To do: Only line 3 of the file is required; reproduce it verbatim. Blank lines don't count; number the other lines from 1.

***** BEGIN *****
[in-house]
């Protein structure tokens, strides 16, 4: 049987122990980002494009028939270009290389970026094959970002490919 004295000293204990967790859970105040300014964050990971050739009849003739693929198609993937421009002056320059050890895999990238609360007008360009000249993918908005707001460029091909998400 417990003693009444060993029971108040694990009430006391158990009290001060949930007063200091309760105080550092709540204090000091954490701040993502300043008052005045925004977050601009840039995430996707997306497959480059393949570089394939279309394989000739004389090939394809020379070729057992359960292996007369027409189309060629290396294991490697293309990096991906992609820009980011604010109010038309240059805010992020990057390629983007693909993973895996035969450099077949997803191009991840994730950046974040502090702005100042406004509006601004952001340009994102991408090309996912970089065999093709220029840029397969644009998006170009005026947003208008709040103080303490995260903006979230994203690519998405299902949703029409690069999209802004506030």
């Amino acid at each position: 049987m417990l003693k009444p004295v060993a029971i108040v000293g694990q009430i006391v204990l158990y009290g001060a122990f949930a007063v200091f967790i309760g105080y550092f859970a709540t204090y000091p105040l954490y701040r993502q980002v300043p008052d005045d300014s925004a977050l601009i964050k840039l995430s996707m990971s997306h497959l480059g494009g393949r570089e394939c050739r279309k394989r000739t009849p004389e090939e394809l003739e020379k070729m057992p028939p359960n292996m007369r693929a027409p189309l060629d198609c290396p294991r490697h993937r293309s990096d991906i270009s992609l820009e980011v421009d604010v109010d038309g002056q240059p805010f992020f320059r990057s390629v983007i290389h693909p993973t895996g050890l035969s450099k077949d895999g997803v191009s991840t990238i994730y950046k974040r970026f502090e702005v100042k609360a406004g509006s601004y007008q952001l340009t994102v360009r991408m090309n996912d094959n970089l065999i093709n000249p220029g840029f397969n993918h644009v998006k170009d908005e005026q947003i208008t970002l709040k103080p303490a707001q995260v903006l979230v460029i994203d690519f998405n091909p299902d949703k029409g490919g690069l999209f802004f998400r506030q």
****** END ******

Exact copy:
């Amino acid at each position: 049987m417990l003693k009444p004295v060993a029971i108040v000293g694990q009430i006391v204990l158990y009290g001060a122990f949930a007063v200091f967790i309760g105080y550092f859970a709540t204090y000091p105040l954490y701040r993502q980002v300043p008052d005045d300014s925004a977050l601009i964050k840039l995430s996707m990971s997306h497959l480059g494009g393949r570089e394939c050739r279309k394989r000739t009849p004389e090939e394809l003739e020379k070729m057992p028939p359960n292996m007369r693929a027409p189309l060629d198609c290396p294991r490697h993937r293309s990096d991906i270009s992609l820009e980011v421009d604010v109010d038309g002056q240059p805010f992020f320059r990057s390629v983007i290389h693909p993973t895996g050890l035969s450099k077949d895999g997803v191009s991840t990238i994730y950046k974040r970026f502090e702005v100042k609360a406004g509006s601004y007008q952001l340009t994102v360009r991408m090309n996912d094959n970089l065999i093709n000249p220029g840029f397969n993918h644009v998006k170009d908005e005026q947003i208008t970002l709040k103080p303490a707001q995260v903006l979230v460029i994203d690519f998405n091909p299902d949703k029409g490919g690069l999209f802004f998400r506030q």